Achieve your impossible [OPRAH: October 2013]

The “human polar bear,” Lewis Pugh, has tackled the seemingly impossible. Here, he tells Carla Calitz about the life strategies he learnt during his extreme swimming expeditions.

He’s an anomaly, a source of fascination for scientists and extreme athletes alike for his impossible feats. Unlike the rest of us, Lewis Pugh is able to elevate his own body temperature – a unique talent that has proved handy when he’s swimming in just a Speedo, cap and pair of goggles in icy Arctic and Antarctic waters.

He’s regarded as the world’s greatest cold-water swimmer, having survived sub-zero temperatures in the Arctic, faced down schizophrenic leopard seals and whale graveyards in Antarctica, and trudged alongside yaks up Mount Everest, only to nearly drown in a glacial lake.

The former reservist in the UK’s special-forces regiment, the Special Air Service, is now a 43-year-old maritime lawyer – and on a mission to shock the world out of its complacency about global warming. He certainly looks every inch the battle-worn soldier when I meet him at a coffee shop in Sea Point, Cape Town, on a blustery winter morning.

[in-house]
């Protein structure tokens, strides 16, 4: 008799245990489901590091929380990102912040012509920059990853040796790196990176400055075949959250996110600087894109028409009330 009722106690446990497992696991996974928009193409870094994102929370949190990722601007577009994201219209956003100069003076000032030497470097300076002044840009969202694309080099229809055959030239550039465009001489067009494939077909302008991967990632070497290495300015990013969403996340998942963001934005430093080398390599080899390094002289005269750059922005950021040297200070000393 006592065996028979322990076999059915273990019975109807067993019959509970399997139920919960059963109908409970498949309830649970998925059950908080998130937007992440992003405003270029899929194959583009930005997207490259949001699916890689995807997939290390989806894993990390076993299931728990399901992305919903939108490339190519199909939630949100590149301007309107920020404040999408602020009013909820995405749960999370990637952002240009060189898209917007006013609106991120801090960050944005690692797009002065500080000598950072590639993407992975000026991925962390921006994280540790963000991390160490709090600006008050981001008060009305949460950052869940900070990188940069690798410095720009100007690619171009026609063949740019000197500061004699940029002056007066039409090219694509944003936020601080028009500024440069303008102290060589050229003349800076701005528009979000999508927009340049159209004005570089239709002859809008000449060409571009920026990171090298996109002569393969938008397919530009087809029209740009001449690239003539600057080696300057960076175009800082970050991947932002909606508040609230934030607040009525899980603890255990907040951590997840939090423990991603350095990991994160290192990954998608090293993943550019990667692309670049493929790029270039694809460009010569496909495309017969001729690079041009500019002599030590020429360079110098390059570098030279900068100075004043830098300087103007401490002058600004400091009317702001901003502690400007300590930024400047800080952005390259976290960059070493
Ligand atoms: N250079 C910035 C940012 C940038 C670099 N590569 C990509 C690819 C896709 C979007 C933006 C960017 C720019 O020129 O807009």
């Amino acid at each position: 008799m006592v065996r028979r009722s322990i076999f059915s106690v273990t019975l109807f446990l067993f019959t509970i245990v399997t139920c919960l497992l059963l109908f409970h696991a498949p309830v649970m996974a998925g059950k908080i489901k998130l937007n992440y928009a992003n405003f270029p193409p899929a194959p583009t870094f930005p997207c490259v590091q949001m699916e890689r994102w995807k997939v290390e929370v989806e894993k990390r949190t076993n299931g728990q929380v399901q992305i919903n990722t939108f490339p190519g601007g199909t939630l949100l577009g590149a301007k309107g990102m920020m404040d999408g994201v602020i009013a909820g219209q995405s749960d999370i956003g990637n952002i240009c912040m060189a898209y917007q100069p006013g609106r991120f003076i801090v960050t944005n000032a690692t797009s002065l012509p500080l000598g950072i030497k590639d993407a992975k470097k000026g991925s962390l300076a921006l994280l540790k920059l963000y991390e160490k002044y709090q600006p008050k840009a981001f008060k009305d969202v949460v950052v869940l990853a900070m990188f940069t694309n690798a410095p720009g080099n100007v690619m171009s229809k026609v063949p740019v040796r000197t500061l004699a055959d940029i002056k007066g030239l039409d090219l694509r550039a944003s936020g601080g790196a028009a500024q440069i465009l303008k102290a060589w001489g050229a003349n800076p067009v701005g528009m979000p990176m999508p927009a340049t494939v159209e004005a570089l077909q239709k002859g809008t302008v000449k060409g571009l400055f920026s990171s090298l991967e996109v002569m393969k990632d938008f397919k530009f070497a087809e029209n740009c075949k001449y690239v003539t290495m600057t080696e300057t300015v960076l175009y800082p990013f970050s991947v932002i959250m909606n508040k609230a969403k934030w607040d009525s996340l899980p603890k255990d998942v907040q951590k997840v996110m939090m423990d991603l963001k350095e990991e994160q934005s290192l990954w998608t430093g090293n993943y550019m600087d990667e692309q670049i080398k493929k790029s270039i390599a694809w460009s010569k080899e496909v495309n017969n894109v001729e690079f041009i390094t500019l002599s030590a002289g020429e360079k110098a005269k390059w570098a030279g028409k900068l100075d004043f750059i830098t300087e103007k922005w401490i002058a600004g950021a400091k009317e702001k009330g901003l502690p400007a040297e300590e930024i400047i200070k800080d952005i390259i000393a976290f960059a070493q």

He has just come out of hospital after an operation on his hand, which is wrapped in a thick, white bandage. “I was kayaking in Simon’s Town a few months ago,” he explains nonchalantly, “when a wave dumped me out of my boat and into the spines of a sea urchin. My hand got infected.” Of course, this damage was incomparable to the pain he put his hands through in the Arctic – they were borderline frostbitten and took four months to regain full feeling, he admits.

Lately, he has been using his hands for a new challenge – writing the follow-up to his international bestseller Achieving the Impossible, the intriguingly titled 21 Yaks and a Speedo. “My book is composed of 21 stories, each one corresponding to an expedition that I’ve undertaken with my team, and each one illustrates a principle we’ve come to rely on. I’ve called each chapter a yak, after the strong, tenacious and stubborn animals that helped us up Everest. I’m hoping that these principles help readers overcome whatever’s holding them back.”

As we discuss his adventures, I realise that Lewis may seem like a stereotypical action man – with his broad shoulders, steely gaze, single-minded focus and restless energy – but he’s also a focused dreamer, a meticulous strategist and a person who prizes humility above all else. Here, he shares three of his 21 “yaks,” each one a lesson in how to reach for your own dreams…

Read full article: OPRAH Lewis Pugh

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